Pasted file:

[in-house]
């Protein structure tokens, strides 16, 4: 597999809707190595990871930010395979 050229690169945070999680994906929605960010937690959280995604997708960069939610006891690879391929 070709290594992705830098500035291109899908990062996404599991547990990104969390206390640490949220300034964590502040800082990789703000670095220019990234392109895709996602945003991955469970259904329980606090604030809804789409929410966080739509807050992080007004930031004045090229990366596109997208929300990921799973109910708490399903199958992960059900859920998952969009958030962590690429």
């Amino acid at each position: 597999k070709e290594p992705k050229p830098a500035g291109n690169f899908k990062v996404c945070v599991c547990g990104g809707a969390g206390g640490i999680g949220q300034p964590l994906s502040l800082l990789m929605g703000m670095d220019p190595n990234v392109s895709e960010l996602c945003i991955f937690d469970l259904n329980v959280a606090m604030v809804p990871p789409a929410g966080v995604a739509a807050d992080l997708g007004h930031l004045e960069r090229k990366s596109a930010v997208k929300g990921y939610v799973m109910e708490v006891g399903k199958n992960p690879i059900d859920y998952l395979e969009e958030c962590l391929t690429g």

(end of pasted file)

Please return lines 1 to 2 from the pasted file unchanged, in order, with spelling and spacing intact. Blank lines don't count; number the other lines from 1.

[in-house]
């Protein structure tokens, strides 16, 4: 597999809707190595990871930010395979 050229690169945070999680994906929605960010937690959280995604997708960069939610006891690879391929 070709290594992705830098500035291109899908990062996404599991547990990104969390206390640490949220300034964590502040800082990789703000670095220019990234392109895709996602945003991955469970259904329980606090604030809804789409929410966080739509807050992080007004930031004045090229990366596109997208929300990921799973109910708490399903199958992960059900859920998952969009958030962590690429």